Decision to prioritize forces to protect critical infrastructure follows assaults on the banking industry.
Cyber Command aims to deploy by September all 13 cyberwarrior teams capable of striking adversary networks to deflect assaults on U.S. private computers, Pentagon officials said this week.
Last week, Gen. Keith Alexander, head of the command, provided lawmakers with a vague timeline for fleshing out three cyber forces, each with distinct functions.
"The intent is to roughly stand up one-third of those, the first third, by the end of September of this year; the next third by September of the next year, 2014; and the final third by September of 2015," he testified at a Senate Armed Forces Committee hearing.
Pentagon spokesman Lt. Col. Damien Pickart now tells Nextgov that "the general was referencing the 13 cyber national mission forces teams when he said the 'first third' will be established by September 2013." National mission forces will thwart incoming digital threats to American "critical infrastructure" sectors through offensive cyberattacks.
The Defense Department wants to focus resources on guarding power grids, financial institutions, and other vital commercial services before fully launching combatant command cyber forces, Pickart said.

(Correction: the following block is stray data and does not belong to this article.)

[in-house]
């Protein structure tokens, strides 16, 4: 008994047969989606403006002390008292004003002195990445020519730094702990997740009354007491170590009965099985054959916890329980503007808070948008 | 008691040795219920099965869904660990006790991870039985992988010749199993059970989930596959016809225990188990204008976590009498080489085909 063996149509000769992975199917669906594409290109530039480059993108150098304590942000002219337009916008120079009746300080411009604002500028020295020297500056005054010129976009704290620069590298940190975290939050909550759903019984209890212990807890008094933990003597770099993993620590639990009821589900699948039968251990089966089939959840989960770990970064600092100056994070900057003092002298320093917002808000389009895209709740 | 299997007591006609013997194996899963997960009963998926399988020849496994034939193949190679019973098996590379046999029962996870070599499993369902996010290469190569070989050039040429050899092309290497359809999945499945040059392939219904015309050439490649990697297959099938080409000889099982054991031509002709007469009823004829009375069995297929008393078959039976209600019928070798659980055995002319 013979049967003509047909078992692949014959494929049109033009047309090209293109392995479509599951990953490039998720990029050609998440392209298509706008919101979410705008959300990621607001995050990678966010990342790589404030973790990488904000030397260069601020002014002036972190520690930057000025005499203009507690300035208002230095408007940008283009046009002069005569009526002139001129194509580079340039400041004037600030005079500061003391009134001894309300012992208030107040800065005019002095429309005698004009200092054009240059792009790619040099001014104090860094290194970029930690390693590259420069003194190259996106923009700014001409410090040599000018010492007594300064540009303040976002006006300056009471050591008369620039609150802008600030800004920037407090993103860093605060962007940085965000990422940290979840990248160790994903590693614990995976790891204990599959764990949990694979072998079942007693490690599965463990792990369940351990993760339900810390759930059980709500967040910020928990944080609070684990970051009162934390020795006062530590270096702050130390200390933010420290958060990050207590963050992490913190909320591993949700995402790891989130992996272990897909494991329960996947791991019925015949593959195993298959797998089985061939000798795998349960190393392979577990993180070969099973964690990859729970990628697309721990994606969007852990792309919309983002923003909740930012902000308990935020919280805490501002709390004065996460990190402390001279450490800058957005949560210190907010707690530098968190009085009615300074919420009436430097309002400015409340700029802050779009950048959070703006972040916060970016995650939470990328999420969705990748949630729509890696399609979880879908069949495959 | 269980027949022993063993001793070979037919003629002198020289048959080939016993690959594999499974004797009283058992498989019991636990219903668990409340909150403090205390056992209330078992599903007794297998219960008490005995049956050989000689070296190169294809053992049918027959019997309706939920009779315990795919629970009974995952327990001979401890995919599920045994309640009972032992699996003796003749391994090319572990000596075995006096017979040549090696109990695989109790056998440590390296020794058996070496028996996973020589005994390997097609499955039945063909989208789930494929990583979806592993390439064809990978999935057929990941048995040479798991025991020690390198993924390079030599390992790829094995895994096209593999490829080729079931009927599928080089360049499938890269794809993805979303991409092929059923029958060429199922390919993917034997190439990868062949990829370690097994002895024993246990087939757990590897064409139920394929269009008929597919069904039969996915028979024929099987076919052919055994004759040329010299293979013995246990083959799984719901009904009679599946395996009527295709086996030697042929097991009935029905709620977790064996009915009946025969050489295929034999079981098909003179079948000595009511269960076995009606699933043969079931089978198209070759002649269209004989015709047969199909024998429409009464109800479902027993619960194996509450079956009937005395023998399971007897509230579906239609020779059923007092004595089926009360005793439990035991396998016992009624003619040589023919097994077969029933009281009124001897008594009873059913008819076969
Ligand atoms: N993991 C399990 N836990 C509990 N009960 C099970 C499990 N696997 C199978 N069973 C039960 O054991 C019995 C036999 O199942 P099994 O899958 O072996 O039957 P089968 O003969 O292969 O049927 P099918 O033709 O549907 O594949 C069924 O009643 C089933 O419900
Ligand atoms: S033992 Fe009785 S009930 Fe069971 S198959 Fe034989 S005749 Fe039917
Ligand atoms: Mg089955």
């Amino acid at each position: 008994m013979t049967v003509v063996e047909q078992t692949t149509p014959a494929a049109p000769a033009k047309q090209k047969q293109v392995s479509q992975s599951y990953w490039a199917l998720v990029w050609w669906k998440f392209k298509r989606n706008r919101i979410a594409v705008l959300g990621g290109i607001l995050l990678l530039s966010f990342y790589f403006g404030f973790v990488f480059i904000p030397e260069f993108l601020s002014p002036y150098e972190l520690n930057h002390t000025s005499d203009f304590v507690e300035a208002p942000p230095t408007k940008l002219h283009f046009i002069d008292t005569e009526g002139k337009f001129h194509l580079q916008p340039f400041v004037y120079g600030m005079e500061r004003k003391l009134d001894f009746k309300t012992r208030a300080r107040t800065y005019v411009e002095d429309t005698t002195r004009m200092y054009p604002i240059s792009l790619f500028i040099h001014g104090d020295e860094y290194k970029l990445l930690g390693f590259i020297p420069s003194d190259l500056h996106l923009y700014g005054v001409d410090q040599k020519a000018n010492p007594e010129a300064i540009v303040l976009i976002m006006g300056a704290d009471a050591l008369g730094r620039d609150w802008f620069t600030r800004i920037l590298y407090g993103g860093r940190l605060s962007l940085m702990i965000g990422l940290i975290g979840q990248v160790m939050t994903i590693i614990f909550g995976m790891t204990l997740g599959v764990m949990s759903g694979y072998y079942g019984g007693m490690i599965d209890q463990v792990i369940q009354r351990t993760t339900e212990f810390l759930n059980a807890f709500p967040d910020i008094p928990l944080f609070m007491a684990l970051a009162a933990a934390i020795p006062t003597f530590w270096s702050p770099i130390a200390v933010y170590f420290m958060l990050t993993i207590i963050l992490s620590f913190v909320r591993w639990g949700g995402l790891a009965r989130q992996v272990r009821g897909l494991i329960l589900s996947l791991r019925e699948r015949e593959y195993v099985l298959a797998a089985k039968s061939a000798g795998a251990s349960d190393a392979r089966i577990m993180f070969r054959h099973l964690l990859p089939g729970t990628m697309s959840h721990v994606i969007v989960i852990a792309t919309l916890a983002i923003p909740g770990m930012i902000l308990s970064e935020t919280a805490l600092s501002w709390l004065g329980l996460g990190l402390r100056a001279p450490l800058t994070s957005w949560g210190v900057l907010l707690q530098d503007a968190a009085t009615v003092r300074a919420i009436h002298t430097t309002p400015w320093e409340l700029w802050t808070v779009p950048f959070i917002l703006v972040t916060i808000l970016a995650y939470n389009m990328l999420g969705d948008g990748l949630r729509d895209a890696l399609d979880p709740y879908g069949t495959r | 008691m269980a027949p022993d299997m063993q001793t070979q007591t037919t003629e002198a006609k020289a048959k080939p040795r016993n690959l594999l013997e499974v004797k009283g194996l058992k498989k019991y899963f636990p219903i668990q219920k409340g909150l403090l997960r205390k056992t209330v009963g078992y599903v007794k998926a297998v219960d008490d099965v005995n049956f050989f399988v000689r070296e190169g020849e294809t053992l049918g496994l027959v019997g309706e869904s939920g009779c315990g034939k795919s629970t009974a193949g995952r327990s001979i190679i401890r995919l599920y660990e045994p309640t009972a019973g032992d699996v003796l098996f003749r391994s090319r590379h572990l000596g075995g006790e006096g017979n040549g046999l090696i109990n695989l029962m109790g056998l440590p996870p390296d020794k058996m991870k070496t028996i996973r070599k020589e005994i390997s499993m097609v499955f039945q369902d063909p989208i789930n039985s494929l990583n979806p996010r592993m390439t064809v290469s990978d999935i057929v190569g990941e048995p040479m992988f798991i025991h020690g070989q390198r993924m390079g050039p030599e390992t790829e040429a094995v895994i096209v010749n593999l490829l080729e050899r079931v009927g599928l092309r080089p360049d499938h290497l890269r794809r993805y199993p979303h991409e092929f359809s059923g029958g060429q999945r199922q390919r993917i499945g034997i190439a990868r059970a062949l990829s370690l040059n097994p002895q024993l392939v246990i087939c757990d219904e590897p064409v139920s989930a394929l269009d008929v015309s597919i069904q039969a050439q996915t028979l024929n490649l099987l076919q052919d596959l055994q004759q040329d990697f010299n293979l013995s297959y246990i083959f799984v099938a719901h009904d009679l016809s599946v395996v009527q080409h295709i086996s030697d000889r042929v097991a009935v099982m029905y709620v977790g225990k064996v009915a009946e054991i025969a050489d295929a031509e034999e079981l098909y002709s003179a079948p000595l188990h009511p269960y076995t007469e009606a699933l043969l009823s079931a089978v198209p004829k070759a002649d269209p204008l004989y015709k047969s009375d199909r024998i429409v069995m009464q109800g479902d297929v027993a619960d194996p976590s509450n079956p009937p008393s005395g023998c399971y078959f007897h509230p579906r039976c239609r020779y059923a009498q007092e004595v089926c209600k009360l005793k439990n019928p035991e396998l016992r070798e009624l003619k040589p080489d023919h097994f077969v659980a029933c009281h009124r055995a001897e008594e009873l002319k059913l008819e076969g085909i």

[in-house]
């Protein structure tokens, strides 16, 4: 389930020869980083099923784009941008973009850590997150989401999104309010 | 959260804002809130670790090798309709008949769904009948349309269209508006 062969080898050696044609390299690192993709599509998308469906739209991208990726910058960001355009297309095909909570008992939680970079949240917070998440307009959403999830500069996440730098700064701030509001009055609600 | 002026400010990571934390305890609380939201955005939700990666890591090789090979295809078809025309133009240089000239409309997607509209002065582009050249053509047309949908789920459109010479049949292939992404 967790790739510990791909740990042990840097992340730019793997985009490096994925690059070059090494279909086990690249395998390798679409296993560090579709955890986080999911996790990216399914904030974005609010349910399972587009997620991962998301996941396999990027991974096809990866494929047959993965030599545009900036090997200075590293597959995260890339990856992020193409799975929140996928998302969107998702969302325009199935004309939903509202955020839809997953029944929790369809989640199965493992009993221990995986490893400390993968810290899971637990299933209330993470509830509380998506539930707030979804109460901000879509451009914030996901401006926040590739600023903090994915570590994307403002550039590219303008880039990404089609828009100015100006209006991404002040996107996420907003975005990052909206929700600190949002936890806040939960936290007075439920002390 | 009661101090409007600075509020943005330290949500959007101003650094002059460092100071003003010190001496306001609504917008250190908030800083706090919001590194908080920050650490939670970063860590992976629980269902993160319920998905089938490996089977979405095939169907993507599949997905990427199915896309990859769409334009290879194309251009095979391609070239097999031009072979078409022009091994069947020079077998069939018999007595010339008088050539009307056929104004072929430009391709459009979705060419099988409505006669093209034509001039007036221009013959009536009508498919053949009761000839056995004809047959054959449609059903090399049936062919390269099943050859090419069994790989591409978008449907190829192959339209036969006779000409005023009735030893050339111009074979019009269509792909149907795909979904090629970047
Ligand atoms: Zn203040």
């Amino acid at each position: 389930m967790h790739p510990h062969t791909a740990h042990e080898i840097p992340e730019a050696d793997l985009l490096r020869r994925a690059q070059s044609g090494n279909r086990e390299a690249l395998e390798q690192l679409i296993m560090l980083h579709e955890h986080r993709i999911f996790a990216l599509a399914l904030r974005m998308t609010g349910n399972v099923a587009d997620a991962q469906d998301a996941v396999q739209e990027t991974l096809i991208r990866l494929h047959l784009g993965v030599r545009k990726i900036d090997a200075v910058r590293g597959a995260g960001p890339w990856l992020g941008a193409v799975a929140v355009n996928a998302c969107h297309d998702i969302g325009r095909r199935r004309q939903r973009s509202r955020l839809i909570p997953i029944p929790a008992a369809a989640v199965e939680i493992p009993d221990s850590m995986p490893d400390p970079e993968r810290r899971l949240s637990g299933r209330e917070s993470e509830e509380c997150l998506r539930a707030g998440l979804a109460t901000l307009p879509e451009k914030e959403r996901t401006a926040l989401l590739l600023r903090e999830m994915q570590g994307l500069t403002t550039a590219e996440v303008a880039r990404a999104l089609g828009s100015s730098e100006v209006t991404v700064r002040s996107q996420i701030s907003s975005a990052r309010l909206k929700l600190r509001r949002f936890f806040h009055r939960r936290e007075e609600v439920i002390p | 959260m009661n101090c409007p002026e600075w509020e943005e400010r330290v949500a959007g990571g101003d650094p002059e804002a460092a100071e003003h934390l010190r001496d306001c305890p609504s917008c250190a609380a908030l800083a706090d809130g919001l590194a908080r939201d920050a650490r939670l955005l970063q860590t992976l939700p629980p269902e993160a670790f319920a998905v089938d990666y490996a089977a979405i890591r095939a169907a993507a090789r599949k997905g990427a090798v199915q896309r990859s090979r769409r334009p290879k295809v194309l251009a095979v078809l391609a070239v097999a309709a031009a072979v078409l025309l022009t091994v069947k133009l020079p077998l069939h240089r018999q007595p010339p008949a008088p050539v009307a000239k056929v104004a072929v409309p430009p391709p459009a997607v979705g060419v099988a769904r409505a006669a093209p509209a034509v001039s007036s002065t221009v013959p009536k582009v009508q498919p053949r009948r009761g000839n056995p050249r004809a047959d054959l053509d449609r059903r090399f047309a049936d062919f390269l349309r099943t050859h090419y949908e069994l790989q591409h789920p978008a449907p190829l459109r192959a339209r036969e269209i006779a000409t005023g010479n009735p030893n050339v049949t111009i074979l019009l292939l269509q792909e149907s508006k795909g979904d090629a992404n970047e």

This prioritization is being made public following a spate of assaults on U.S. bank websites and in the midst of a suspected cyberattack on South Korean automatic teller machines and broadcast TV stations.
By fall 2014, Pickart said 27 teams of combat mission forces will take shape, providing offensive planning, as well as defensive capabilities and options to geographical combatant commanders. By fall 2015, more than 60 protection forces teams will be established to defend dot-mil networks, which are targeted millions of times per day.
While the roughly 100 teams will not be fully assembled until 2015, Cyber Command must recruit for all three organizations now, Pickart said. Alexander wants to increase the size of the 900-member command by more than five-fold. And there is a fierce fight for computer talent among U.S. companies and government agencies. The North American unemployment rate for new graduates with computing Ph.D.s dropped from 1.6 percent in 2011 to 0.4 percent in 2012, according to a March study by the Computing Research Association.
This does not seem to deter Alexander. "We can take kids, young adults with great aptitude -- they don't have to be cyber experts. We can help them get there," he said at the hearing. "We have a machinist mate from the Navy -- a machinist mate. You know, you thought, well how -- you know, I talked to him, and said, "Well, how did you get here?" And he goes, ‘Well, I really wanted to do it.’ He is one of our best. So we've asked the Navy to give us all their machinist mates."